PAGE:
Kaos GL, which was founded in 1994, finally applied to Interior Ministry and attained legal status in July 2006 but it faced the risk of closure.
An official demand to ban Turkey's first LGBT rights association was rejected by a prosecutor on October 12, 2005, allowing the KAOS Gay and Lesbian Cultural Research and Solidarity Association to continue to operate.

On March 3, 2006 Rainbow Solidarity and Cultural Association for Transgenders, Gays and Lesbians was established in the city of Bursa, becoming the second legally registered LGBT organization in Turkey. An official demand to ban this LGBT rights association in the city of Bursa was rejected by a prosecutor on October 6, 2006, allowing the Rainbow Solidarity and Cultural Association to continue to operate.

Turkey's Lesbian, Gay, Bisexual, Transvestite and Transsexual Solidarity Association formally founded the "Pink Life" support association in capital Ankara on June 30, 2006 in wake of a growing number of attacks and discrimination targeting the country's transgendered community. However it faced the risk of closure. But the official demand to ban “Pink Life” was rejected by a prosecutor Kursat Kayral on November 2, 2006, allowing the association to continue to operate.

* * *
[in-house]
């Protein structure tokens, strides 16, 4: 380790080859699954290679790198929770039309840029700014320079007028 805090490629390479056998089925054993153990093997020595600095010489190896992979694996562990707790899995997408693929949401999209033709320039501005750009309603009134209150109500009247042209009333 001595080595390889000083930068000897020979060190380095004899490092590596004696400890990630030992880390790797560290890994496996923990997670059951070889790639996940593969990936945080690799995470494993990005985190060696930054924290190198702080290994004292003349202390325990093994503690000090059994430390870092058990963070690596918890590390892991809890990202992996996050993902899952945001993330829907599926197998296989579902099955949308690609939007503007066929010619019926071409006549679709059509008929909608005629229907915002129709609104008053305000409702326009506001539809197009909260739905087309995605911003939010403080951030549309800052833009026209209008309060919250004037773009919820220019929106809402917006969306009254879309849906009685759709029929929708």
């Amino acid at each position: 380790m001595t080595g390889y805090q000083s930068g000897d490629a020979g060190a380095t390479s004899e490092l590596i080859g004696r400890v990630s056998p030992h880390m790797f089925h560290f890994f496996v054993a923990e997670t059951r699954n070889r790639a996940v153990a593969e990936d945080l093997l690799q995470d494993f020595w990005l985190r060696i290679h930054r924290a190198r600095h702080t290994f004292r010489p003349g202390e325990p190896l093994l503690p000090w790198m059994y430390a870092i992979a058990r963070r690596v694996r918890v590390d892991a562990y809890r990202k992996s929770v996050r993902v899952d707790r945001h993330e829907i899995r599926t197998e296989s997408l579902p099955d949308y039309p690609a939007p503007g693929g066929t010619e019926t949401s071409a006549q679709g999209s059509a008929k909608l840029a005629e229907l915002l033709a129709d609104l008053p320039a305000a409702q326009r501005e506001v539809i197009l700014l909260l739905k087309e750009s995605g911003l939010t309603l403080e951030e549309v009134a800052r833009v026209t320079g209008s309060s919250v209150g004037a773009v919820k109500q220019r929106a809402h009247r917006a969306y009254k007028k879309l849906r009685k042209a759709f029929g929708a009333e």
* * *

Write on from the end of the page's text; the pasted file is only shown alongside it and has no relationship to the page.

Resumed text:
Kaos GL and Pink Life organizations in Ankara as well as Lambda Istanbul in Istanbul have numerously called on the government to improve the lives of the Turkish transgender community including:

- Enacting legislation providing protection against discrimination based on sexual orientation and gender identity.

- Eliminating vague and sweeping laws against “indecency,”
“exhibitionism,” and “offenses against public morality,” which can be used to harass or persecute people based on their sexual orientation or gender identity especially on transgendered people.

- Developing programs, in cooperation with transgender communities, to open employment possibilities outside sex work for transgender people desiring it.

- Training all criminal justice system officials on principles of human rights and non-discrimination, including those relating to sexual orientation and gender identity; develop these training programs in cooperation with civil society groups, including lesbians, gays, bisexuals, transgender people and sex workers.

- Ending restrictive requirements for sex reassignment surgery and subsequent change of legal gender, particularly the requirement that person be sterilized before sex reassignment surgery can take place.

- Eliminating repressive regulations allowing involuntary registration and medical testing of sex workers.

- Enacting standards for therapeutic interventions with transgender people, including sex reassignment surgery, in consultation with transgender people.